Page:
You empower your relationships by expressing your needs. Also, relationships thrive on both people feeling accepted. One patient told me, “My husband accepts me as I am. Through his acceptance I have learned to be true to myself.”

We all have issues to resolve in relationships no matter how good the match. To do this, we need to have loving, creative conversations.

The Sandwich Technique is a great way to have an important discussion with someone you care about.

When is the last time you were called to give difficult news to someone or have “that discussion” that you really don’t want to have?

I am very little inclined on any occasion to say anything unless I hope to produce some good by it. 

― Abraham Lincoln, 16th President of the U.S.A. (1809-1865) 

Our pastor, Dr. Dwight “Ike” Reighard calls it a courageous conversation.

It has also been identified as “the elephant in the room”.

The next time you need to do this, try using the sandwich method. First, make a mental list of positive things you can share with the person you need to speak with and start with one of these. Next, consider how you will say, constructively, what needs to be stated. Finally, going back to your list of positives, end your conversation with one of these.

Positive***Negative***Positive

and voila, you have had the courageous conversation that surely needed to be had and all is well with this vital relationship. “The Sandwich” is a super great way to have that courageous conversation without hurting someone’s feelings.

I hope you will try this the next time you feel it is appropriate to say something that is on your mind.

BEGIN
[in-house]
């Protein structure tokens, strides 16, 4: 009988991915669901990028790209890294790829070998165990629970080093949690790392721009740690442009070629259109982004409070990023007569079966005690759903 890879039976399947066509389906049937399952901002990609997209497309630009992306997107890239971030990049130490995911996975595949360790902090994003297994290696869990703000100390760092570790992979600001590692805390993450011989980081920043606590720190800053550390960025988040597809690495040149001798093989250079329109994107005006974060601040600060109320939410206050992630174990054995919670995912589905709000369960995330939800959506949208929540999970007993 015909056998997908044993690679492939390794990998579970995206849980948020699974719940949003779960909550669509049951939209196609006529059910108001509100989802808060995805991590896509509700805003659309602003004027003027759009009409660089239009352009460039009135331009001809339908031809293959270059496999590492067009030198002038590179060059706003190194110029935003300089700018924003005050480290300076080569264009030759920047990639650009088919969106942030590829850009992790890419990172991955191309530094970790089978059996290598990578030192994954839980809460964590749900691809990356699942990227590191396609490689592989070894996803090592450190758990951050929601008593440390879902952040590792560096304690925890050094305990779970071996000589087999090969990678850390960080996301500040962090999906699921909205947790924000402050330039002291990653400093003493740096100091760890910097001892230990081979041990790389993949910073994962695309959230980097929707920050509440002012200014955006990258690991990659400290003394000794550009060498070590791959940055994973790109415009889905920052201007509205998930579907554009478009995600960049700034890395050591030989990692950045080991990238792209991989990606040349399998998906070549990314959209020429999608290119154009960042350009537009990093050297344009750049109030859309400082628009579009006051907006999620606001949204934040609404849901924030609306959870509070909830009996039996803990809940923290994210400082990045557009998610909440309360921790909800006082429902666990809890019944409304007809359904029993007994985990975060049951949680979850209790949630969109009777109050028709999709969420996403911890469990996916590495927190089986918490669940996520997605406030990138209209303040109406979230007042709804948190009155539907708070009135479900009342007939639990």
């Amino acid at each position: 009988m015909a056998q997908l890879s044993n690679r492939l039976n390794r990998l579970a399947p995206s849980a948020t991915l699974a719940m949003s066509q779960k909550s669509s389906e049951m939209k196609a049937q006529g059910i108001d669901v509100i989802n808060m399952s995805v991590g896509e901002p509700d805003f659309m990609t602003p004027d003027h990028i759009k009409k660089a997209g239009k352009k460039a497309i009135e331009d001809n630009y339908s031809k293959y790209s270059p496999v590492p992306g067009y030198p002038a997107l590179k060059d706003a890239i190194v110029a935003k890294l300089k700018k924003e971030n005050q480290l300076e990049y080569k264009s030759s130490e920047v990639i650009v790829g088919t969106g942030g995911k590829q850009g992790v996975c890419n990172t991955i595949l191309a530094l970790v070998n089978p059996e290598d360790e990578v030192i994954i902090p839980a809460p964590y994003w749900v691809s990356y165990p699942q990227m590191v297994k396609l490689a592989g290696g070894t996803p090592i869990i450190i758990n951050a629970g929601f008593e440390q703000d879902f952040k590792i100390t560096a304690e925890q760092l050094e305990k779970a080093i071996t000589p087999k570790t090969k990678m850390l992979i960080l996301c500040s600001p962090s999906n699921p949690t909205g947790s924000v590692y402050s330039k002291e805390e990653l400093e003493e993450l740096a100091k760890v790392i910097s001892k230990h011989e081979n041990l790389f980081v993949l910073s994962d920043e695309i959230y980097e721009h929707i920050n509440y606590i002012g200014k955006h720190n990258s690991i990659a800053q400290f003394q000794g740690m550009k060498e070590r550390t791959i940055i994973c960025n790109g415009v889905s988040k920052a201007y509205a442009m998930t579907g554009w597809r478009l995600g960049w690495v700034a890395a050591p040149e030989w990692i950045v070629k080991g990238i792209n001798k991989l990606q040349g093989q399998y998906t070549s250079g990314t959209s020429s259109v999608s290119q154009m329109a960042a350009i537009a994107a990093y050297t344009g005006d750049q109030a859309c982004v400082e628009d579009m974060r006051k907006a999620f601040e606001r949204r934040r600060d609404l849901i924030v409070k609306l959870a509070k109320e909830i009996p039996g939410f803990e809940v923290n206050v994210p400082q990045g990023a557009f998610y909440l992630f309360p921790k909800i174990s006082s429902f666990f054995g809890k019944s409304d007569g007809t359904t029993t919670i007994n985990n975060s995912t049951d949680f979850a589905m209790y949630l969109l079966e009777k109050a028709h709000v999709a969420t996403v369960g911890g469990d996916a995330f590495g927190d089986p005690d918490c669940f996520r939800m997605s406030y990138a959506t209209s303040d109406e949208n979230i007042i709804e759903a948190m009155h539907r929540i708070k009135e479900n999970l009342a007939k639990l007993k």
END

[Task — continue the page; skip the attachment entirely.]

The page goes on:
Let’s Start Today!

35 Life Reminders For You And For Me

Life Reminders For You and For Me, Whether We Are Young, Old, or In Between

No matter our age, we are all here to help one another. Helping those younger than we are and those older than we are will add spice to our own lives. These life reminders will make our life sweeter, too!

My precious daughter, Leah, with her loving Aunt Laura Lea, Lake Blue Ridge

1. Make your bed every day; even if it’s right before you get in it. But I recommend doing it first thing.

It sets you up for a great day ahead.

2. Don’t wear ‘holey’ underwear. Ever. You deserve to feel decadent at all times…regardless.

3. Travel light through life. Keep only what you need. This includes people.

One of my sisters, Kathy and me

4. Put butter on your biscuit , and twice as much when you miss me. Add some fig preserves to remind yourself that comfort can be unusual.

Kelly and Megan, Taylor’s Shelter, October 2015

5. It’s okay to cry when you’re hurt. It’s also okay to smash things; but, wash your face, clean your mess, and get up off the floor when you’re done. You don’t belong down there.